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Vote of No Confidence in SVCC Proceedings

On February 2nd, 2023, after a report back to the Senate from the ex officio representative to the Sexual Violence Culture and Climate (“SVCC” hereafter) from the Graduate Professional Student Senate (“GPSS” hereafter), the Senate held a vote of no confidence in the current proceedings of the SVCC. The GPSS states the SVCC at present is not meeting the mission it was tasked by University Council to achieve. The senate reached this conclusion for several reasons. First, and most concerningly, it is not clear to students who is representing them. The SVCC website lists only four student representatives out of 35 total members. Furthermore, there was a call for student volunteers that was advertised to the general student body, however, it is not clear if any student representatives were added to the primary SVCC group following this solicitation. Further muddying the student body's understanding of their representation is the unknown process by which students were possibly selected to fill student representative seats. It is unclear whether students at remote campuses received organized and direct communication regarding the application process. The overarching lack of transparency has raised serious student concerns regarding inclusion of a diverse and representative student body presence. Additionally, there is no direct representation of any student organizations (beyond the Senates) that guide culture and social engagement around campus on the primary working group. Of specific note, there is a continued lack of representation from the United Feminist Movement (“UFM” hereafter), who has been a leader in this effort since the beginning, leading protests1 and writing multiple open letters2,3, in order to enact change at the University. Moreover, UFM made a public statement about the committee's deficiency in diverse student representation and focus on administrative, rather than student engagement based solutions. These concerns do not seem to have been addressed. We believe that this combined with other voiced complaints about representation should have incentivized a restructuring of the primary SVCC group. The lack of diverse student representation and the exclusion of a leading activist group at our university, as well as a lack of response to these concerns has led students to feel as though their voices are not heard or valued.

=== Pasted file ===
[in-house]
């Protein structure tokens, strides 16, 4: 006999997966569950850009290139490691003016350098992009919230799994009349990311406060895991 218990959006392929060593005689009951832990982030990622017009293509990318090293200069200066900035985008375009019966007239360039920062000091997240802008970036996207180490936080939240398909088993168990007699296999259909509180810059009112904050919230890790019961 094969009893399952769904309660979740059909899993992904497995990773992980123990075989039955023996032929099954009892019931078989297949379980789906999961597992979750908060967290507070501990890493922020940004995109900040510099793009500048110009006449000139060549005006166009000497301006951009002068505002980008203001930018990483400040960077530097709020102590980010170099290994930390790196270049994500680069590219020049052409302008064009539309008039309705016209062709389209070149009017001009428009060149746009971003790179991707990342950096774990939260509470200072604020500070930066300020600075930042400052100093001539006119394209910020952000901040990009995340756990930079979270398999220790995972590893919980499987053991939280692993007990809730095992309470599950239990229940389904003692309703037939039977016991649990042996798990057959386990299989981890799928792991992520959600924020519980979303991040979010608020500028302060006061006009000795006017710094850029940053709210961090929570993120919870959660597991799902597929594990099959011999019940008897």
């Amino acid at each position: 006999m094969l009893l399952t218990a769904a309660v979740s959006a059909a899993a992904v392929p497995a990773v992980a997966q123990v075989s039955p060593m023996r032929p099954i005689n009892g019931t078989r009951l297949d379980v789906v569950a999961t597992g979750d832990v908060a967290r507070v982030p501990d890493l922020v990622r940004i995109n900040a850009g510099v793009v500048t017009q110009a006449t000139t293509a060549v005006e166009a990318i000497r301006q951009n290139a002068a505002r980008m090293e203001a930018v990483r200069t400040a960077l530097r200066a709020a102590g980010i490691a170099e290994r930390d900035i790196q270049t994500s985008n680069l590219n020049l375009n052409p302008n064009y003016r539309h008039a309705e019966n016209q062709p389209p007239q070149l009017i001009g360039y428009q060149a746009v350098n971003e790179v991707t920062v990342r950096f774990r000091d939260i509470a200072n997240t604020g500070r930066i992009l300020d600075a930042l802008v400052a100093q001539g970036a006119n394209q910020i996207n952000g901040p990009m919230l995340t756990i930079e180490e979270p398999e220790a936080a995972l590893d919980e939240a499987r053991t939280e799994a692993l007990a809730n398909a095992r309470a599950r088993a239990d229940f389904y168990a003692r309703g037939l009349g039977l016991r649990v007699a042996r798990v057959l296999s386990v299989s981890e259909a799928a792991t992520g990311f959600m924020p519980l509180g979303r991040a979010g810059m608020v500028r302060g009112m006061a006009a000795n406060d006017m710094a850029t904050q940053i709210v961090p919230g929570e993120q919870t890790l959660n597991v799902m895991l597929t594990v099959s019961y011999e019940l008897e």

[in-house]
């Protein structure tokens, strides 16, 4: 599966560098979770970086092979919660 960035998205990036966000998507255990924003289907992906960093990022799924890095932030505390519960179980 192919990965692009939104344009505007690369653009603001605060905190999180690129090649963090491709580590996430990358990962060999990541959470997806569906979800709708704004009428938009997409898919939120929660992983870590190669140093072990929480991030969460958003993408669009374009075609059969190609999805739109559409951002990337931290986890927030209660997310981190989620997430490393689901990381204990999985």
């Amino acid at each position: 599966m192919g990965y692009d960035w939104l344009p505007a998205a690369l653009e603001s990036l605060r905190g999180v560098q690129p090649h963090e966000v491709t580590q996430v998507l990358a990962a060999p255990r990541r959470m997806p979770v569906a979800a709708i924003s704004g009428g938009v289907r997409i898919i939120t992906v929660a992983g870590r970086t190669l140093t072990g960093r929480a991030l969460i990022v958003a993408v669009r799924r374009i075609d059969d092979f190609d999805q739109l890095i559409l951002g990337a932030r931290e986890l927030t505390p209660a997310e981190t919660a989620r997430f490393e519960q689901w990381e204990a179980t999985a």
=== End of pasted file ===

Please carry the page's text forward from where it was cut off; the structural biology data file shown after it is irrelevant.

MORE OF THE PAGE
Furthermore, student representatives to the primary SVCC group and subcommittees are not currently supported or compensated for their work on behalf of the SVCC in the form of their expertise and knowledge about sexual violence and campus climate. We have not been notified of plans for this to change. Therefore, these “volunteers” are exploited in yet another form of “invisible labor” on behalf of the University. Work on these issues may often be traumatic and can place students in vulnerable positions. The lack of transparency in SVCC student selection and lack of monetary or parking support for current and future representatives further perpetuates the barriers for precarious student populations not being able to participate or inform the SVCC on student experiences and needs, particularly underrepresented and marginalized students.